Rivera's first All-Star Game save set tone for career

Rivera's first All-Star Game save set tone for career

Mariano Rivera's first All-Star Game was a sign of things to come for the Yankees' closer and baseball's all-time saves leader.

Three up, three down, and drive home safely, folks.

Rivera arrived at the 1997 Midsummer Classic, at what was then known Jacobs Field in Cleveland, to hardly the same fanfare he saw in July at Citi Field. Sure, baseball people and fans were aware of his talent, but he was far from the legend he is today.

The year before, he was John Wetteland's setup man on the Yankees' 1996 World Series championship squad, so dominant in that role that New York let Wetteland walk as a free agent and handed the ninth inning to Rivera.

It wasn't necessarily a smooth transition, as he blew saves in three of his first six opportunities. He eventually settled in -- and discovered his famous cut fastball -- and had 27 saves with a 1.96 ERA at the All-Star break, prompting Yankees manager Joe Torre to choose him for the American League squad.

That All-Star selection wasn't only special because it was Rivera's first. It was also telling of just how great of a season he was having, as he was one of only two relievers on the AL team (Baltimore's Randy Myers was the other), and three in the game overall (San Francisco's Rod Beck represented the National League).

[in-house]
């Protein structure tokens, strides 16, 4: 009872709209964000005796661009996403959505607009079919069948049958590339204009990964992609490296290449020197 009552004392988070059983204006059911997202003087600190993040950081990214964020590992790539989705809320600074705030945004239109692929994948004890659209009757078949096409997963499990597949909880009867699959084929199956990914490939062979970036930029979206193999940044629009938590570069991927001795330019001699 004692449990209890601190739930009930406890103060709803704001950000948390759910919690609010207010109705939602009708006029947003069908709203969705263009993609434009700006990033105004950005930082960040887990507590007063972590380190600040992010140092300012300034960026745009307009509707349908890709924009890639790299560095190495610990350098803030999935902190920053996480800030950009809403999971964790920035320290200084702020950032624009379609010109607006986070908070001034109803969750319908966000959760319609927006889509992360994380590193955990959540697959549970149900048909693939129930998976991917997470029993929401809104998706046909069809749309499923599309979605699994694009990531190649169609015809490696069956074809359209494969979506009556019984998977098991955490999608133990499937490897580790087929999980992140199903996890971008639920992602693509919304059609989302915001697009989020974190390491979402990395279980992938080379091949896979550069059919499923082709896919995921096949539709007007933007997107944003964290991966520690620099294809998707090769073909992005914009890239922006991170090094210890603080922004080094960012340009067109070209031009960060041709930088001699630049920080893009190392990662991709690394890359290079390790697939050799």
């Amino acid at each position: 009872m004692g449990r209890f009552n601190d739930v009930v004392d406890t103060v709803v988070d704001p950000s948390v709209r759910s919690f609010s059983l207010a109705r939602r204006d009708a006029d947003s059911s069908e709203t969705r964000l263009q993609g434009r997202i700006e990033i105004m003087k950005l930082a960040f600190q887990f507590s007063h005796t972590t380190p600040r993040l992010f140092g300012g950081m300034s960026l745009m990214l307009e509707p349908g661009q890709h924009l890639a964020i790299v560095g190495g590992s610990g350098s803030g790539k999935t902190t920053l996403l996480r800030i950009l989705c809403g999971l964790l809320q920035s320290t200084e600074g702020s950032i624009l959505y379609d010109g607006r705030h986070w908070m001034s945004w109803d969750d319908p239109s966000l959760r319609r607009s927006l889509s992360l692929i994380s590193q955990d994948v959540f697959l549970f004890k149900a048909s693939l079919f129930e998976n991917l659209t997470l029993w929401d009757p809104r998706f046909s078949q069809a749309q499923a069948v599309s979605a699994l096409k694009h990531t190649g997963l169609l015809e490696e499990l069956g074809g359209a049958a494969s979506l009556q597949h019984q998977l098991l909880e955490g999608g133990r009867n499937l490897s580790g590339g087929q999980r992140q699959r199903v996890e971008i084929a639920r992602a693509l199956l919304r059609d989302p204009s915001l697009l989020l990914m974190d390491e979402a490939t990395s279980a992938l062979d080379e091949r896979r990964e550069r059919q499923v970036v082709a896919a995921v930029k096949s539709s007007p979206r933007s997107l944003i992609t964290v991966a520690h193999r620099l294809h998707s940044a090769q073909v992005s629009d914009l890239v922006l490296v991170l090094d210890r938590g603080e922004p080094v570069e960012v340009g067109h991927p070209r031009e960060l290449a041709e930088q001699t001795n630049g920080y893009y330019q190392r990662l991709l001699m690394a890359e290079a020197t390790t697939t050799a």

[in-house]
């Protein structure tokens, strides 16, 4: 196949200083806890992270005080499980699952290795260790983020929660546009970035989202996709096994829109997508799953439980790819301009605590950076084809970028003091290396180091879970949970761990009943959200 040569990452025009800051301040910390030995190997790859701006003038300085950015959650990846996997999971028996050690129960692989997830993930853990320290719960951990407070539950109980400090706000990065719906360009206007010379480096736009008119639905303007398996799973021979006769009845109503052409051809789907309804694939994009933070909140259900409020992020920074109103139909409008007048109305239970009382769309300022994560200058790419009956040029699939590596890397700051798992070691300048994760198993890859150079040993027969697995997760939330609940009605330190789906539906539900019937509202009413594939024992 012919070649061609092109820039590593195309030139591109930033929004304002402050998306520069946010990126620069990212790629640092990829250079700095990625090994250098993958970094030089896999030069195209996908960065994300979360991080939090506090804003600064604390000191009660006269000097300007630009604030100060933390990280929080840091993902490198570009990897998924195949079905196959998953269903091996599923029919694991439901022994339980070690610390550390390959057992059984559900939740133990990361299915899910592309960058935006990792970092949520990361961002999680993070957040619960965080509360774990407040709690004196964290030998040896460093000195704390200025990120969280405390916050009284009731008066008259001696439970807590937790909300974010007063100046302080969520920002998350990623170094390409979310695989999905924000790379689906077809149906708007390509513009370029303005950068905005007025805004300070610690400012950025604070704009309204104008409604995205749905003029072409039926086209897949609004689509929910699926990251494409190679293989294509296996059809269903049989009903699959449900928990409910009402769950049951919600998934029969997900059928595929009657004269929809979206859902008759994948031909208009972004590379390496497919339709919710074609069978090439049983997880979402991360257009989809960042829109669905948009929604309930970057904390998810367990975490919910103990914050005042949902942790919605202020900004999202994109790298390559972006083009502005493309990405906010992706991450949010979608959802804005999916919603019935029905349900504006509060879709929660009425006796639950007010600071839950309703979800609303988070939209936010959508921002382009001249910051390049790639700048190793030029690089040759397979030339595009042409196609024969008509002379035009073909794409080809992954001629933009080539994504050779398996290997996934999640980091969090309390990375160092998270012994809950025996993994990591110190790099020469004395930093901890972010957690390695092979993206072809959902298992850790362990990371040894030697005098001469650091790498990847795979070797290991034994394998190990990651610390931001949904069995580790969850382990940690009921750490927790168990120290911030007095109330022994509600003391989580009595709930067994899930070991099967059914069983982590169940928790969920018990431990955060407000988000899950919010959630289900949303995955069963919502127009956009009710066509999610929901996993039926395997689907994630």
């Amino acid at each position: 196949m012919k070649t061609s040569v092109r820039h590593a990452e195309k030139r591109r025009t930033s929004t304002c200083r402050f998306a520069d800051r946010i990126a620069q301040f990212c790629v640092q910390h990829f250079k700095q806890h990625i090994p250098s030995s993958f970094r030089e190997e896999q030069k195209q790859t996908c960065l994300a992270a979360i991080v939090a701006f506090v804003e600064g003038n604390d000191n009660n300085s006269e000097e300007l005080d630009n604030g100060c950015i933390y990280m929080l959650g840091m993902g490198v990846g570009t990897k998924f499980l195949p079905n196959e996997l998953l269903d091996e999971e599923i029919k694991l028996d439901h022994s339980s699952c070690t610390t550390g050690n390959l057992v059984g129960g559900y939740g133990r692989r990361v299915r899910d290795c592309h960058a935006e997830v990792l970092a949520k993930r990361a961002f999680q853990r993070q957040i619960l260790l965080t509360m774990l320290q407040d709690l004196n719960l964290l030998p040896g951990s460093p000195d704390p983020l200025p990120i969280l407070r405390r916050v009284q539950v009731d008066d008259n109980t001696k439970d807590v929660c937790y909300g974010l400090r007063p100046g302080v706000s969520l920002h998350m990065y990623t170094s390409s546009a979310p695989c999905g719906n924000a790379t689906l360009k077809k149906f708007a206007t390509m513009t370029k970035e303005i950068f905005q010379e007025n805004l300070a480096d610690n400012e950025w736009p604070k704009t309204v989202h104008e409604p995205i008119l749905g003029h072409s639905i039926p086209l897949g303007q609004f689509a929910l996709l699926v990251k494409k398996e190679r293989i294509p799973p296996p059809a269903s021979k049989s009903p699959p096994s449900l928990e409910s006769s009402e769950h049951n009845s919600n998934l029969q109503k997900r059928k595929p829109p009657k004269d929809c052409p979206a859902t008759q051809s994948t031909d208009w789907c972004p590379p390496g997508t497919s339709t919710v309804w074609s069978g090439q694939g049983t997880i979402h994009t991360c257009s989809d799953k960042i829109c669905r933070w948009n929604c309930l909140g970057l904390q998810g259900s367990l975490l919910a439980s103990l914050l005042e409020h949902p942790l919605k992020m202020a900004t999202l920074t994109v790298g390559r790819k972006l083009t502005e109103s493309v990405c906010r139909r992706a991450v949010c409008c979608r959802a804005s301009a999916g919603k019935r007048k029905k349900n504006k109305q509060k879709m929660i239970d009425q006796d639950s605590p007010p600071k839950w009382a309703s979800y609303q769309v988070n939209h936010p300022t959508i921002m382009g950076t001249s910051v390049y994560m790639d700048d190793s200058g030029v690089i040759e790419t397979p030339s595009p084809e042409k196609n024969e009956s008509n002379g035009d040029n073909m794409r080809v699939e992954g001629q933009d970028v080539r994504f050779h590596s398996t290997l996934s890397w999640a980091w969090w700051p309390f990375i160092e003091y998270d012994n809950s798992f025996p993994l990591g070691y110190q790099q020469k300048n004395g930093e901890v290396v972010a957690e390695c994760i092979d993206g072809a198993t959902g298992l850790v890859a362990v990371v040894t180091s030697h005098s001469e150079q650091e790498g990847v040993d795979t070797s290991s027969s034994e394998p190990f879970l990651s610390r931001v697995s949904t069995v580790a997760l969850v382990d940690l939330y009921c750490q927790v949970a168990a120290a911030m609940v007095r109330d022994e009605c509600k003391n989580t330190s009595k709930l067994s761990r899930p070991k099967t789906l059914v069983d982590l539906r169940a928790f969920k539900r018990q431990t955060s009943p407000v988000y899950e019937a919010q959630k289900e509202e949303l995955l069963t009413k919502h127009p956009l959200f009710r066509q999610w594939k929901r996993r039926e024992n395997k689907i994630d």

So it was no surprise that Torre entrusted Rivera with a 3-1 lead in the ninth inning of his first All-Star Game. Superstars like Barry Bonds, Tony Gwynn and Mike Piazza were out of the game by the time Rivera took the mound, but the young right-hander still faced some of the NL's top hitters.

Rivera first faced Marlins catcher Charles Johnson, striking him out.

He then got Cubs first baseman Mark Grace to ground out to first before Marlins outfielder Moises Alou lined out to second to end the game.

It was a perfect beginning to an All-Star career.

Cash Kruth is a reporter for MLB.com. Follow him on Twitter at @cashkruth. This story was not subject to the approval of Major League Baseball or its clubs.